whereas the equivalent for GNU Classpath:


public class TestCPSecrets
  public static void main(String[] args)
    System.out.println(VMCPStringBuilder.toString(new char[]{'H','e','l','l','o'},0,5));

fails to compile because VMCPStringBuilder is package-private (although the equivalent is possible by using CPStringBuilder in this case). As a result, it becomes slightly more important to ensure that the possible damage from using these classes is limited.

That said, this may be an interesting and more efficient method for us to look into for GNU Classpath.


So I went to the rms talk last Thursday and throughly enjoyed it. This was the second time I’d seen him speak, and can certainly recommend it to others. As others have remarked, he is quite entertaining to listen to and the way he upholds and adheres to his values is worthy of admiration. The last time I saw him speak (maybe three or four years ago in Sheffield), it was on the subject of software patents. This time round, I was treated to a more general FOSS talk, which touched on well-known topics such as the history of GNU, the whole GNU/Linux debacle and truly Free distros along with DRM. rms also made specific mention of commercial Free Software (a common point of confusion for many) and of Free Software in education.

The latter I feel is very important and, as I currently work in a University, it’s a topic close to my heart. Access to source code is an invaluable learning aid. The few pieces of source code our students see, that they haven’t developed with their own hands, are throughly mothballed pieces of code which barely hang together by a string, having being developed by one academic long ago and then passed on like some hand-me-down. They certainly aren’t examples of good coding, but you won’t always find this in Free Software either. What you will find is code that has been used by hundreds if not thousands of users. Code which has been built on numerous platforms and maintained by GNU/Linux distributions. Code which has stood the test of time and experience, even if it still comes out dirty at the end. By contrast, the examples most students see are reused year after year with little to no change to the code. One of our lecturers is currently only distributing the code the students need as binary simply because the code itself is so ugly and hairy he doesn’t want them to use it as an example. The advent of the OpenJDK project will help, because it should mean that the software on the desktops of Free Software users more and more utilises Java. Why is this important? Because the majority of students are taught Java first and foremost. Most of our students never use C throughout their undergraduate life. So examples of big bodies of Java code are what’s needed and the OpenJDK is a great contribution in this respect, as is GNU Classpath — they both provide samples of the good, the bad and the ugly.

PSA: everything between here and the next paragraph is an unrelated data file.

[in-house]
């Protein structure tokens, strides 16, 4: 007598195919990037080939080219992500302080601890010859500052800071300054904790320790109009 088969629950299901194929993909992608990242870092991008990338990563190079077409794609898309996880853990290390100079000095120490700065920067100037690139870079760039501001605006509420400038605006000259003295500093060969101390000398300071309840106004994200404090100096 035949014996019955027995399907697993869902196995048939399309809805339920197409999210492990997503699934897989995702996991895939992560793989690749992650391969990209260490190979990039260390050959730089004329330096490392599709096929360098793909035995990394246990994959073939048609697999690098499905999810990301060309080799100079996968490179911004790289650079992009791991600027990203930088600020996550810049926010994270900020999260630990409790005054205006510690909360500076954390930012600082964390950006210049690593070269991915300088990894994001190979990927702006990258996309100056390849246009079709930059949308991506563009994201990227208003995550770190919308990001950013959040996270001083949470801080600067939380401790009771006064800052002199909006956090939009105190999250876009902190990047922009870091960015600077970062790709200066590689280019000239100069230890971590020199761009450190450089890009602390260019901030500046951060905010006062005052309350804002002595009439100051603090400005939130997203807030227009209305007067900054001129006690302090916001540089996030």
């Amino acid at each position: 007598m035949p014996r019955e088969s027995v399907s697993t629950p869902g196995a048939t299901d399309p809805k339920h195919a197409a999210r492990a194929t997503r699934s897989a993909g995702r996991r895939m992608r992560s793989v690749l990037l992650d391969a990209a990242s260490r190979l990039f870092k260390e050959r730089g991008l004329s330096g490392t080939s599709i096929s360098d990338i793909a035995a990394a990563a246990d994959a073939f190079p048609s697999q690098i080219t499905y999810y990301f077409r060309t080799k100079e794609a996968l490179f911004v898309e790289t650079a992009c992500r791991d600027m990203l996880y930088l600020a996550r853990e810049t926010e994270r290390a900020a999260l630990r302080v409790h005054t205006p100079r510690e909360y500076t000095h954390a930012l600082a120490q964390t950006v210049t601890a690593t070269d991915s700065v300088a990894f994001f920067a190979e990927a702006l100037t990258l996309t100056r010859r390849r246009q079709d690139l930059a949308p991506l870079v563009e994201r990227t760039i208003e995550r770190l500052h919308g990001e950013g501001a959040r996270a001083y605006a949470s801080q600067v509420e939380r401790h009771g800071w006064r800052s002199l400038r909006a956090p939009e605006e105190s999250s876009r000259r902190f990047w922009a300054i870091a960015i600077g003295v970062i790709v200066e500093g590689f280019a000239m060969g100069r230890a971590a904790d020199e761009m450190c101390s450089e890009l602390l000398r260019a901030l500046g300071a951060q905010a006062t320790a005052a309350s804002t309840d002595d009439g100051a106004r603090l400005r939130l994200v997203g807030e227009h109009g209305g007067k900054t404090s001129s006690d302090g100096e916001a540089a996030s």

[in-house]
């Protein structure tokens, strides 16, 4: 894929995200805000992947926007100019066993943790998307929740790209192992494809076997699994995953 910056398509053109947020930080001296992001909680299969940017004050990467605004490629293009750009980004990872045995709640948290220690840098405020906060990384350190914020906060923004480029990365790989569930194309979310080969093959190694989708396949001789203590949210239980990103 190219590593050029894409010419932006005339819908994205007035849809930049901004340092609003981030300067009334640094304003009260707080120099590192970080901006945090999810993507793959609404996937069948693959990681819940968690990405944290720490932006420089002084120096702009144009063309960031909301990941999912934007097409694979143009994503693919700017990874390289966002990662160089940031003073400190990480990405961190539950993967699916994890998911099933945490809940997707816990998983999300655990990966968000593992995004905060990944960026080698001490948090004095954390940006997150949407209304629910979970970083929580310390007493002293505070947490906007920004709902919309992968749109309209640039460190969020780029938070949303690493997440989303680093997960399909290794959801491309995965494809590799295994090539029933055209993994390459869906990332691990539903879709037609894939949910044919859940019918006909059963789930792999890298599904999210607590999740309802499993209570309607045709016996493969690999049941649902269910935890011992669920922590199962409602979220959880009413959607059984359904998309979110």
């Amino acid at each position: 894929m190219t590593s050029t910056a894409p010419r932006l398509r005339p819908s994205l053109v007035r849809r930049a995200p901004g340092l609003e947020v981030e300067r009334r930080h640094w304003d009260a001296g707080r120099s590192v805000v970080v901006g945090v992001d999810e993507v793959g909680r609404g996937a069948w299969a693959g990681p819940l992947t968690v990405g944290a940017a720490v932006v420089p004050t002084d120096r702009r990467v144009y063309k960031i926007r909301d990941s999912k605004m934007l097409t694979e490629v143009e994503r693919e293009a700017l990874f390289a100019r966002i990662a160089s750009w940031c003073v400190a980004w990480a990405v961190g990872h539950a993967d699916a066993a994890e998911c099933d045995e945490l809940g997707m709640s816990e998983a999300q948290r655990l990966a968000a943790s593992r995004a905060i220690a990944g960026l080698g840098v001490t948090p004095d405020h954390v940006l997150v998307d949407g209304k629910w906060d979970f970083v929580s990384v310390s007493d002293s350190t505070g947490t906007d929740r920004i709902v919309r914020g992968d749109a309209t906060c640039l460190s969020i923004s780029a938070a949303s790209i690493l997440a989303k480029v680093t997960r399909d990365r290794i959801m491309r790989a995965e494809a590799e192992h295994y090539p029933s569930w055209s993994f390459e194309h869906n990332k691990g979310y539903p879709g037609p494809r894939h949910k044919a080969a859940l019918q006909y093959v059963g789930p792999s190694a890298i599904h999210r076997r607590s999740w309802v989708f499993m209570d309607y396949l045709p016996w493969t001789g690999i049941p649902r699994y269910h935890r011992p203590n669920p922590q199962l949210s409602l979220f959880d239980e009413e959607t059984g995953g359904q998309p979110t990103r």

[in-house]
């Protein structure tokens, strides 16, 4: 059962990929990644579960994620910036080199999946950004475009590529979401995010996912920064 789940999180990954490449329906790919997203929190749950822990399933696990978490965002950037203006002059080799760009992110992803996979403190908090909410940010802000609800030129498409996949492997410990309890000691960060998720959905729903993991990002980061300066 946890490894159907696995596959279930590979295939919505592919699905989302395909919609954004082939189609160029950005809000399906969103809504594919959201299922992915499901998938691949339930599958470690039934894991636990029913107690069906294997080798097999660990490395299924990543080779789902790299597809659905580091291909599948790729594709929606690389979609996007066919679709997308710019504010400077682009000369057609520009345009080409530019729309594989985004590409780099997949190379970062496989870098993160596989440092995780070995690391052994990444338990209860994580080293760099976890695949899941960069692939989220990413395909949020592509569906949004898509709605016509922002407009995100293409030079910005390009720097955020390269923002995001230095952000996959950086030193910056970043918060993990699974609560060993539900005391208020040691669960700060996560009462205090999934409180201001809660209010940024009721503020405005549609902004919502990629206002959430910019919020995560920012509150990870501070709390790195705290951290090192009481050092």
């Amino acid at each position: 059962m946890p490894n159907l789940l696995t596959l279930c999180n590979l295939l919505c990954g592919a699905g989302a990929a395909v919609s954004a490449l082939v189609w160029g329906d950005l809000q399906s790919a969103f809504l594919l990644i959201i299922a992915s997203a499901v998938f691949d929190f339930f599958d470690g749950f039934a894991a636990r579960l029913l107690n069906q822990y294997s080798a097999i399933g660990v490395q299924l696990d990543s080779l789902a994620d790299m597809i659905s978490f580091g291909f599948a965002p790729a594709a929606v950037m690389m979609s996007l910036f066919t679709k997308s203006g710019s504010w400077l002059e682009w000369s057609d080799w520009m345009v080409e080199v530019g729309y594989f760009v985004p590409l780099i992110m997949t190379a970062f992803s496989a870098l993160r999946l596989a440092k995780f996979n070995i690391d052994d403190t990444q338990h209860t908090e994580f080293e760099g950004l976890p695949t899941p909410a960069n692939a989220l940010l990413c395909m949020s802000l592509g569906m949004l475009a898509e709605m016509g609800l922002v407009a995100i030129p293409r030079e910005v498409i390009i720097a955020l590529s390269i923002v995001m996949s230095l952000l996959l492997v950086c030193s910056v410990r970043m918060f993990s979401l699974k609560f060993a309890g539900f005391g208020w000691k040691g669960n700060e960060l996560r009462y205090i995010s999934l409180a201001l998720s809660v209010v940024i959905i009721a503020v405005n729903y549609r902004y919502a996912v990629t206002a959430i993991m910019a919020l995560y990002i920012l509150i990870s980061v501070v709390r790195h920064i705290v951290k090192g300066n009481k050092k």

The other important point about Free Software in Education is the ‘get them while they’re young’ theory, which rms likened to addicting children to drugs. He seems to like harsh metaphors, but this one I feel is not too overboard. Certainly, proprietary software vendors provide school and university students with cut-down or gratis copies of their wares. The students get used to this software and start to use it. In many cases, they are effectively forced to, as part of their studies. When they then step out into the big wide world, this is all they know. And our teachers and lecturers, far from promoting sharing and education as they should, are helping this addiction process, even if it’s simply by distributing a Word document to students or using that as the format for a handin. I’ve had to repeatedly mail back our university admin staff of late to obtain the minutes to meetings in a format other than the Word document they keep dropping in my inbox. One would hope they would start to take the hint…

For the finale of the talk, we were lucky enough to be visited by St. IGNUcius of the Church of Emacs. rms then took questions from the audience for well over an hour. He has a very admirable way of doing this; he clearly takes in every word being said, and you can hear the response before it comes when someone mentions ‘open source’ rather than ‘free software’ or some other faux pax, which they really should have known better than to utter, given the preceding two hours talk. I’m really surprised rms didn’t get more exsasperated than he did at some of them. I guess he must be used to it by now. He certainly seems to have a clear well-thought out answer for everything.

For those who couldn’t make the talk, I recorded it in full (with questions) and, with the help of Tim Dobson from the Manchester Free Software group, have made this available on-line. Where possible, we’d prefer you obtain the video from the torrent to reduce bandwidth load on those kind enough to host this. You can find the appropriate links on my website. If anyone would like to provide a further HTTP mirror of this, please get in touch. You can also help the Free Software community by helping to seed this via BitTorrent — this will help others get a copy :)